** Romanian boys wear -- garments







Romanian Boys' Clothes: Garments


Figure 1.--Here we have two Romanian boys, presumably brothers, wearing identical smart single breasted suits, They are short pants suits worn with long stockings. Mother seems to have chosen the color of the long stockings to match the suits. The portrait is undated. We might have guessed it was taken in the 1950s, but the boys seem rather smartly dressed for the Communist era--especially the gloves. So it may have been taken in the 1930s or even early-40s. Notice the leather booklets, presumably prayer books, suggesting some kind of ceremony. Click on the image for a fuller discussion.

We have only limited information on Romanian boys garments at this time. We have nio information on the medieval era. The Ottomons becane a force in the Balkans (14th century, but took some time to extend their control north to Romania (16th century). Thus Ottoman styles affected fashion, including peasant dress. The Russians helped liberate Romania from Ottoman control (19th century). Is it as this time that Western styles were introduced. Romanian was given a German monarchy which affected clothing tyles, including boys clothing. Gradually we see European styles apparing in Bucarest and the major cities. As a result, we see typical European styles in cities by the 20th century, especially after World War I. It would be difficult to identify Romanian children by the clothing worn, except for the rural children wearing peasant styles. Peasant styles persisted in the country side which over time began seen as folk styles. Romania was aklargely agricultural country, thus styles in the country side were of some impotance. We see these peasant or folk styles as late as World War II, bur rapidly disappeared after the War. After the War the Soviet Union oversaw the establishment of a People Republic meaning Romania became a Stalinist police state and a part of the Soviet Empire. Russia became a fashion influence rather than Germany. A major factor was Communist economic failure which affected the ability of Romanians to dress well. This changed with the fall iof Communism (1989). Romanians today dress in the standard pan-European styles common throughout the Continent, although low income levels continue to affect fashion.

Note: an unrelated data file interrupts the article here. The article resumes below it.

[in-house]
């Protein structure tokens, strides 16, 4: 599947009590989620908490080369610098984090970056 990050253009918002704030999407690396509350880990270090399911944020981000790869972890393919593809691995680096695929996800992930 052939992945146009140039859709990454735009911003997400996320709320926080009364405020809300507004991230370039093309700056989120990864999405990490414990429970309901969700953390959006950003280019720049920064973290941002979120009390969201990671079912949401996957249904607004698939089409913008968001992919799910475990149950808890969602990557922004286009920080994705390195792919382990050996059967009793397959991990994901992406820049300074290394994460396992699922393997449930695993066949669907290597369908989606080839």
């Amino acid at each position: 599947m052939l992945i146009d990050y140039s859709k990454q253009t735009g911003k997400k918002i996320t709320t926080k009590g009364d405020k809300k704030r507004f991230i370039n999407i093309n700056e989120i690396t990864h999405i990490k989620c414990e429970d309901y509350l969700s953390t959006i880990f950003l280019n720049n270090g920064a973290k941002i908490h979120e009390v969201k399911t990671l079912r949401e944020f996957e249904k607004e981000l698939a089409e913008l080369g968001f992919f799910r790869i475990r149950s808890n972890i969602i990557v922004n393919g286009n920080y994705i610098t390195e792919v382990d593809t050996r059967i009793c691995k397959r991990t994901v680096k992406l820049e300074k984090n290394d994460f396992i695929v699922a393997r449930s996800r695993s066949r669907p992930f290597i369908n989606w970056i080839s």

Folk Costumes